Golden retrievers love to please their masters and are easy to train. Learning to stop mouthing is a rewarding and fun challenge for this breed. Stay consistent with your training, so your dog knows mouthing is an unacceptable behavior.
Yell “Ouch” loudly in a high-pitched voice to startle your retriever. Fold your arms and turn your back to the dog for 20 seconds. If he continues to play mouthy, leave the room or place him in a crate. After 20 seconds, encourage your dog to play and repeat these steps if mouthing resumes, according to the ASPCA.
Redirect your dog's behavior with a chew toy. If your dog puts his mouth on your hand, yell “Ouch” and replace your hand, clothes or leg with a toy. If your retriever takes the toy instead of play-biting you, enthusiastically praise your dog.
Use a taste deterrent to discourage mouthing. Purchase taste deterrents from your local pet store and spray the deterrent on areas your dog mouths. If your dog removes his mouth, praise him with treats. Apply deterrents for at least two weeks, according to the ASPCA.
Stop moving and go limp if your dog places his mouth on you. If he stops, praise him with treats, toys and petting. Resume playing until mouthing occurs again. Mouthing is not enjoyable for your retriever if it makes you stop playing, according to Homeward Bound Golden Retriever Rescue.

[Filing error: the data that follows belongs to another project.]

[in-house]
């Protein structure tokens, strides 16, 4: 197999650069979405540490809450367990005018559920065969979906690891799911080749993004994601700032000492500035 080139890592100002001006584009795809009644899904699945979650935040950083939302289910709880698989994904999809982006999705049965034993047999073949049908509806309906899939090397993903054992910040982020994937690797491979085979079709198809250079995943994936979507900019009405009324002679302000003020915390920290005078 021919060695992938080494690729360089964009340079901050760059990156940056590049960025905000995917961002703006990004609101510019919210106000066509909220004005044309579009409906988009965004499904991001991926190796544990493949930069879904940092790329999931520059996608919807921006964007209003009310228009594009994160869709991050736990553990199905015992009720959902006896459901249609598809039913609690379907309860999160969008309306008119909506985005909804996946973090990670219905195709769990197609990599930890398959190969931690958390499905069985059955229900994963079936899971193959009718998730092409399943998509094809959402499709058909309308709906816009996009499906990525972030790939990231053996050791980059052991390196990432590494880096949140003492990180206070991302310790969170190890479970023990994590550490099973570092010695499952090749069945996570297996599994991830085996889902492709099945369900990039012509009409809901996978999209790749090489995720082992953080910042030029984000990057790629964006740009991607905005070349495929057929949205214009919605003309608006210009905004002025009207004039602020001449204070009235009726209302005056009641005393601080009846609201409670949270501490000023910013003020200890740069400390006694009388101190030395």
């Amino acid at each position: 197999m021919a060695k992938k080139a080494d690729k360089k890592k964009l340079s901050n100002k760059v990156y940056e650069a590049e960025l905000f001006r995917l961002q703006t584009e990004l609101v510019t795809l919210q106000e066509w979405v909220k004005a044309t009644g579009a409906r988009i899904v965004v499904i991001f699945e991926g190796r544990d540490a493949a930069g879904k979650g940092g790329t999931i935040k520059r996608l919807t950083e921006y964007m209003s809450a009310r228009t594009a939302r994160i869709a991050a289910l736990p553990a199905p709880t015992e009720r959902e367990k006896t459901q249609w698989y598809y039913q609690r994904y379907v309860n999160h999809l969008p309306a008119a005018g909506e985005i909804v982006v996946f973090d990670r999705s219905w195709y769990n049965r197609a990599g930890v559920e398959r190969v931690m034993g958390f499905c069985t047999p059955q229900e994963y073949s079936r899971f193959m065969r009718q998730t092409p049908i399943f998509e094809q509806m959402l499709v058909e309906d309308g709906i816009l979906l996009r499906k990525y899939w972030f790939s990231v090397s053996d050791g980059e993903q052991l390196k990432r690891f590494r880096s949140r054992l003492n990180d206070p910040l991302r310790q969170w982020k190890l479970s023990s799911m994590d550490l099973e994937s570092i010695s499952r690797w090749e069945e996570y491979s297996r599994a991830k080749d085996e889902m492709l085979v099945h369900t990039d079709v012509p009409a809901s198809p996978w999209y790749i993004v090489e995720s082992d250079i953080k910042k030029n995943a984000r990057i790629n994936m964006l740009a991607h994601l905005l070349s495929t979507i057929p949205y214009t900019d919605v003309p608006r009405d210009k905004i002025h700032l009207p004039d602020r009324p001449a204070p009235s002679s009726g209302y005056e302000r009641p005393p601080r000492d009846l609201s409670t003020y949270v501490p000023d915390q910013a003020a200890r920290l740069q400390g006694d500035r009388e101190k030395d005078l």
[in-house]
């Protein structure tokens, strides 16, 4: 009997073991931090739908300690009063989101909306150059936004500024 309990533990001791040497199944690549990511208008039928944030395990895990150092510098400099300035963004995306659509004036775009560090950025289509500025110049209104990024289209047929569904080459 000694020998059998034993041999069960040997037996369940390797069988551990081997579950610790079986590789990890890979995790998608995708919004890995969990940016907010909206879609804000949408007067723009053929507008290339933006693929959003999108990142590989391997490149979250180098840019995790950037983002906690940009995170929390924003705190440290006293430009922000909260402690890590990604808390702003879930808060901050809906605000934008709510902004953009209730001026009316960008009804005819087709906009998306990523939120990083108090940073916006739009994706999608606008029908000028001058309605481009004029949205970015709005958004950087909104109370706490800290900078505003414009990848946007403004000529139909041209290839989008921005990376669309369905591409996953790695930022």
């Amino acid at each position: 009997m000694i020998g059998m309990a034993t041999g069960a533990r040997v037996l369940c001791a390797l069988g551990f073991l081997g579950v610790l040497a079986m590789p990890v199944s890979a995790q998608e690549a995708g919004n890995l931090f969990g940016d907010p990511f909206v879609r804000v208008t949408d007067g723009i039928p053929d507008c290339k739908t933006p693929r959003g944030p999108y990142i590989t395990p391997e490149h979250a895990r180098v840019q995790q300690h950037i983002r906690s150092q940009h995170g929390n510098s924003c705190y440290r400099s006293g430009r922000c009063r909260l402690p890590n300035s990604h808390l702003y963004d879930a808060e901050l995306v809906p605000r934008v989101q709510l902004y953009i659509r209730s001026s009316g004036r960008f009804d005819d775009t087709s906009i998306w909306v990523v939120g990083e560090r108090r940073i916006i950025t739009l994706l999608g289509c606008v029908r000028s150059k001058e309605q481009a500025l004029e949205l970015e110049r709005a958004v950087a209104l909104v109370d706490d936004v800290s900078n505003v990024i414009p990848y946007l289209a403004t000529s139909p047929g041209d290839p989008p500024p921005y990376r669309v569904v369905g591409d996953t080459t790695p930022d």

- Take your golden retriever to a dog park. This allows him to burn energy and play rough with other dogs instead of you, according to the ASPCA.
- Wash taste deterrent off your skin before sitting on your couch, lying in bed or eating. It tastes terrible and it's easy to accidentally get a lick of the bitter flavor.
- Hire a professional dog trainer if mouthing persists after consistent training methods.
- Never hit your dog during mouthing since it causes dogs to bite harder and play more aggressively, according to ASPCA.
- Never flip your dog on his back or side in an attempt to be the alpha. This behavior can cause aggression, according to Animal Humane Society.
- Do not jerk away during mouthing since this initiates a playful, but painful, game of tug-of-war.
Melissa McNamara is a certified personal trainer who holds a Bachelor of Arts in journalism and communication studies from the University of Iowa. She writes for various health and fitness publications while working toward a Bachelor of Science in nursing.